Creating a resilient garden in hot climates is easier than you might think.
- Choose heat-tolerant shrubs like Lantana and Blanket Flower.
- Opt for plants adaptable to USDA zones 9-11.
- Select low-maintenance varieties to save time.
- Incorporate drought-resistant species to conserve water.
- Add humidity-loving plants to thrive in muggy conditions.
To ensure your garden thrives in hot weather, start by picking the right shrubs that love the heat, like Lantana and Blanket Flower, which are not only stunning but also hardy. Make sure the plants you choose are suitable for USDA zones 9-11 so they can withstand high temperatures. I opt for low-maintenance plants as they require less work, which is a great time-saver and helps ensure the garden stays lush with minimal effort.
You’ll want to include drought-resistant plants to reduce water usage, making your garden eco-friendlier and less demanding. Finally, if you’re in a high-humidity area, select plants that flourish in such conditions so you won’t be fighting against nature to keep your garden beautiful.
One of the challenges of gardening is finding the perfect plant for your location. Only some plants thrive through harsh summer temperatures and equally stifling spring and fall months throughout certain parts of the country. As a result, it is crucial to add heat-tolerant shrubs to your landscape to withstand the high climates and humidity.
Even in colder parts of the United States, it’s common to find areas in your garden that take on more sun than others. As a result, these plants often wilt or have their soil dry out much faster than plants that receive less sun exposure.
Having plants that efficiently manage high temperatures without singeing their leaves is ideal. However, it is also critical to select plants based on their tolerance to drought conditions and how well they respond to humidity.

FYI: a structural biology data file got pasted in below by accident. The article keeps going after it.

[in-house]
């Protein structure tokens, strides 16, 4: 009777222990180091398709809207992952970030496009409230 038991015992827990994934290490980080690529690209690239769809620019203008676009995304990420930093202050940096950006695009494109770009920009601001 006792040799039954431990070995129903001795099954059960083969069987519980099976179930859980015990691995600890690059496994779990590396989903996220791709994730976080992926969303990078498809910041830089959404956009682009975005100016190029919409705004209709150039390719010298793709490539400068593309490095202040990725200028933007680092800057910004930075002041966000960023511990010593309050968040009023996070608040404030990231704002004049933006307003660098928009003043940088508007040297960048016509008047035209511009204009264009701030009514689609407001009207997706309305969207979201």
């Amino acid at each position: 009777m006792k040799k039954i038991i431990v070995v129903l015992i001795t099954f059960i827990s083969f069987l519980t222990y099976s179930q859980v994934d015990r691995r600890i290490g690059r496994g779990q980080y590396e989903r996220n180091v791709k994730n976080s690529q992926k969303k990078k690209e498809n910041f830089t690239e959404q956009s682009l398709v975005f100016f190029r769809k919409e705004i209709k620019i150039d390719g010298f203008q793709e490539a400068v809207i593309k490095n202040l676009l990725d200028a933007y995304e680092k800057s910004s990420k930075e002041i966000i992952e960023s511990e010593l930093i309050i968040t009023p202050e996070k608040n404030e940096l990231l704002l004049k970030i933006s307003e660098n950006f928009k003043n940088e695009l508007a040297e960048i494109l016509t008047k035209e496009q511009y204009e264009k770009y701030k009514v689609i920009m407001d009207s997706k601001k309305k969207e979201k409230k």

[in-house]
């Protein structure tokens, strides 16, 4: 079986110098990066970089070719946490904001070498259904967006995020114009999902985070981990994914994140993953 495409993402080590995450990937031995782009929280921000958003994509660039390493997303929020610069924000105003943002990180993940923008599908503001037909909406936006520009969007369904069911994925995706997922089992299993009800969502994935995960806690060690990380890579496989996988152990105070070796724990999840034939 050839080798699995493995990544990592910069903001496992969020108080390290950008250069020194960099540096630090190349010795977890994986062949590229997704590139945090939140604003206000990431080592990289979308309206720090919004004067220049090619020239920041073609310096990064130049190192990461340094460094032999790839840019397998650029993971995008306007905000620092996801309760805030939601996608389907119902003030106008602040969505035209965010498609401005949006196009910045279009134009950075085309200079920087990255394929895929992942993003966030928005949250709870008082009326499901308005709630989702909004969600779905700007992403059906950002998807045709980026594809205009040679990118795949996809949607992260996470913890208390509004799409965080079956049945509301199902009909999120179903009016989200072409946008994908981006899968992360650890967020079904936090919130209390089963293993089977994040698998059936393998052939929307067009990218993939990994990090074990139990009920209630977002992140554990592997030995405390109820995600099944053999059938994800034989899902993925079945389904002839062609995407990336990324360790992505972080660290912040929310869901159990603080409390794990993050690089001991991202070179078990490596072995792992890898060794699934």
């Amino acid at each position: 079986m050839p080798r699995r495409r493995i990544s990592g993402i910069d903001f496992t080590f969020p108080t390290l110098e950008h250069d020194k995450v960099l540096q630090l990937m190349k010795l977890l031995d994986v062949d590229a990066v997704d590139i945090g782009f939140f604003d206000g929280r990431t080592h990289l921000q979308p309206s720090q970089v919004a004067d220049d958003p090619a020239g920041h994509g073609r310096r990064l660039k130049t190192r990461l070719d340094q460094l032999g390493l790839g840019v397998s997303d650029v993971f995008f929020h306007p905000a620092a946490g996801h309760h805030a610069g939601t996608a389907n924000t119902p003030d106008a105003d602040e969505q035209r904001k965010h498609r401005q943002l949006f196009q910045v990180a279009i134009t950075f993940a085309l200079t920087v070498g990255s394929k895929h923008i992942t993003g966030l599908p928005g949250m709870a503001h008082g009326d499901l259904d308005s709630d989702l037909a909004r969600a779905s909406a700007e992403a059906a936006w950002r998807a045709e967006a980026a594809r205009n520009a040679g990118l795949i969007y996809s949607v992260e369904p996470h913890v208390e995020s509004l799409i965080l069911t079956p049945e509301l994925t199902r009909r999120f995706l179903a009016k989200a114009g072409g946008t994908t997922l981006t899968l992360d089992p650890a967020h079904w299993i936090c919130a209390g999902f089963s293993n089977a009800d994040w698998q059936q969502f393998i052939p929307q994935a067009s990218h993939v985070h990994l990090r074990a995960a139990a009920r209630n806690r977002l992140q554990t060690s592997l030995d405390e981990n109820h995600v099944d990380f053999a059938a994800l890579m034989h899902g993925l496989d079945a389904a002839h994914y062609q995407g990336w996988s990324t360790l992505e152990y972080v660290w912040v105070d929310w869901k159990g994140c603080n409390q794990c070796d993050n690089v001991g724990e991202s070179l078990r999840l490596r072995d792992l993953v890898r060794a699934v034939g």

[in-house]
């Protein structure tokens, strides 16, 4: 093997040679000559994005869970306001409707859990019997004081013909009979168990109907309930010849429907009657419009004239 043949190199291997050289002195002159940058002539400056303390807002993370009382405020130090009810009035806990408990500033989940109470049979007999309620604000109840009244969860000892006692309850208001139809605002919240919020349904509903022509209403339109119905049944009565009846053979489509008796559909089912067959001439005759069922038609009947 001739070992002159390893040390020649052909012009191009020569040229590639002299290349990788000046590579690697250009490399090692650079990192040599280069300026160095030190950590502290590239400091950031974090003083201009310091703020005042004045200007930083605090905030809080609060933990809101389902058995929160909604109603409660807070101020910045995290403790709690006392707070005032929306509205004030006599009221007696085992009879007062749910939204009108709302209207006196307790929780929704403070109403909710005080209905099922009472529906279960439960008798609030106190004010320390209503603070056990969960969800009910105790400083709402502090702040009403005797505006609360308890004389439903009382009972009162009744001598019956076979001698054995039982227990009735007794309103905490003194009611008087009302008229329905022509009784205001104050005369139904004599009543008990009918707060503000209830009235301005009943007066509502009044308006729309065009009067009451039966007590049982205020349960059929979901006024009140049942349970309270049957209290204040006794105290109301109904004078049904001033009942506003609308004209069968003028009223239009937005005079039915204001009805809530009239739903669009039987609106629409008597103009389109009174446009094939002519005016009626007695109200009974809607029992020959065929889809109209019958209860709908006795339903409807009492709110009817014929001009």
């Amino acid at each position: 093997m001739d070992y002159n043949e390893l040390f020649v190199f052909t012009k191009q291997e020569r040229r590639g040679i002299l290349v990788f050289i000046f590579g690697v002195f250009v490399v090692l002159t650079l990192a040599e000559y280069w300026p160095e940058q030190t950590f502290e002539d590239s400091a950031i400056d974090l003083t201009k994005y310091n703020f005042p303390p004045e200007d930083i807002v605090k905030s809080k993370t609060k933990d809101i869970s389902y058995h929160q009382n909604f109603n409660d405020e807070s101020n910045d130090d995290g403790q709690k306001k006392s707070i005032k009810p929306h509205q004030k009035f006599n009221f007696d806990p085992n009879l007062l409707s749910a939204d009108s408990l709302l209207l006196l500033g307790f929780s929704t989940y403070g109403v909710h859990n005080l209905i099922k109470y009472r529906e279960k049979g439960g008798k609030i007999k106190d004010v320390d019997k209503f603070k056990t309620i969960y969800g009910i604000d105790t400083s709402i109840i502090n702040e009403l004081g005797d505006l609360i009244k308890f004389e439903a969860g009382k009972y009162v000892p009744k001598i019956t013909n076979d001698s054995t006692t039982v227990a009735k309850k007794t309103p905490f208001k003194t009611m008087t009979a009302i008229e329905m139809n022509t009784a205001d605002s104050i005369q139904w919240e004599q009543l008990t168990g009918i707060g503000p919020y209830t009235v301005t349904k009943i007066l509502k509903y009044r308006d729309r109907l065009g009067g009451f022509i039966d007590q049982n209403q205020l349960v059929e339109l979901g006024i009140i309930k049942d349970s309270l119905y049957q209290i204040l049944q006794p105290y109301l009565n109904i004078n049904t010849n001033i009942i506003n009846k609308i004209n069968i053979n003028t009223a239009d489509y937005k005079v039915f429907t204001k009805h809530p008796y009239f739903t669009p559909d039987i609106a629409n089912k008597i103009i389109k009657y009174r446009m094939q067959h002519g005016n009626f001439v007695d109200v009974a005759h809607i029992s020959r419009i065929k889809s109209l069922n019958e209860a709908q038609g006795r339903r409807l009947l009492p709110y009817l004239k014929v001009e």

If you’re ready to discover the perfect plant for your climate, look no further than these incredible species.
- Remarkable Shrubs That I Find Easily Tolerate the Heat
- Egyptian Star Flower (Pentas lanceolata)
- Blanket Flower (Gaillardia)
- Red Flash Caladium (Caladium bicolor): My Heat-Tolerant Shrubs with Lovely Foliage
- Common Sage (Salvia officinalis)
- Crimson Stonecrop (Sedum spurium): Hardy Succulents for Dressing Up My Rock Garden
- French Hydrangea (Hydrangea macrophylla)
- Geranium (Pelargonium)
- Marigolds (Tagetes): Numerous Subspecies Make an Excellent Heat-Tolerant Flower
- Meadowsweets (Spirea japonica)
- Lemon Verbena (Aloysia citrodora): My Favorite Citrus-Scented Heat Tolerant Shrubs
- Butterfly Bush (Buddleja davidii)
- Garden Cosmos (Cosmos bipinnatus)
- West Indian Lantana (Lantana camara): A Dense Perennial for Numerous Environments
- Arrowwood (Viburnum carlesii)
Remarkable Shrubs That I Find Easily Tolerate the Heat
Perhaps your search includes a succulent that easily withstands periods of drought, or maybe your climate requires an evergreen shrub perfect for the Florida summer heat and humidity.
No matter where you intend to propagate your specimen, there is a little something for everyone to get you started.
Egyptian Star Flower (Pentas lanceolata)
The Egyptian Star Flower gets its name from the unique star-shaped petals that branch out in lovely shades of pink, violet, or white.
These gorgeous hues pop against dark green leaves’ backdrop and make the perfect target for nectar-hungry pollinators like butterflies and hummingbirds.
The plant grows as both a perennial and an annual depending on the location. Hardy between USDA zones 10 and 11, the flower withstands some of the hottest weather conditions around.
These shrubs for full sun even bloom during the summer months when most flowers die back due to the heat. These plants possess very few problems with pests or disease and last longer when deadheaded.
Blanket Flower (Gaillardia)
One of the stunning flowers to add to your garden is also one of the most durable in heat tolerance. A native species to North and South America, the Blanket Flower not only withstands the heat but thrives in it.
This lovely little flower looks similar to a daisy and grows in environments from prairies to mountaintops. Because the plant survives so many different types of terrain, it also makes it easy to grow in different ways around the home.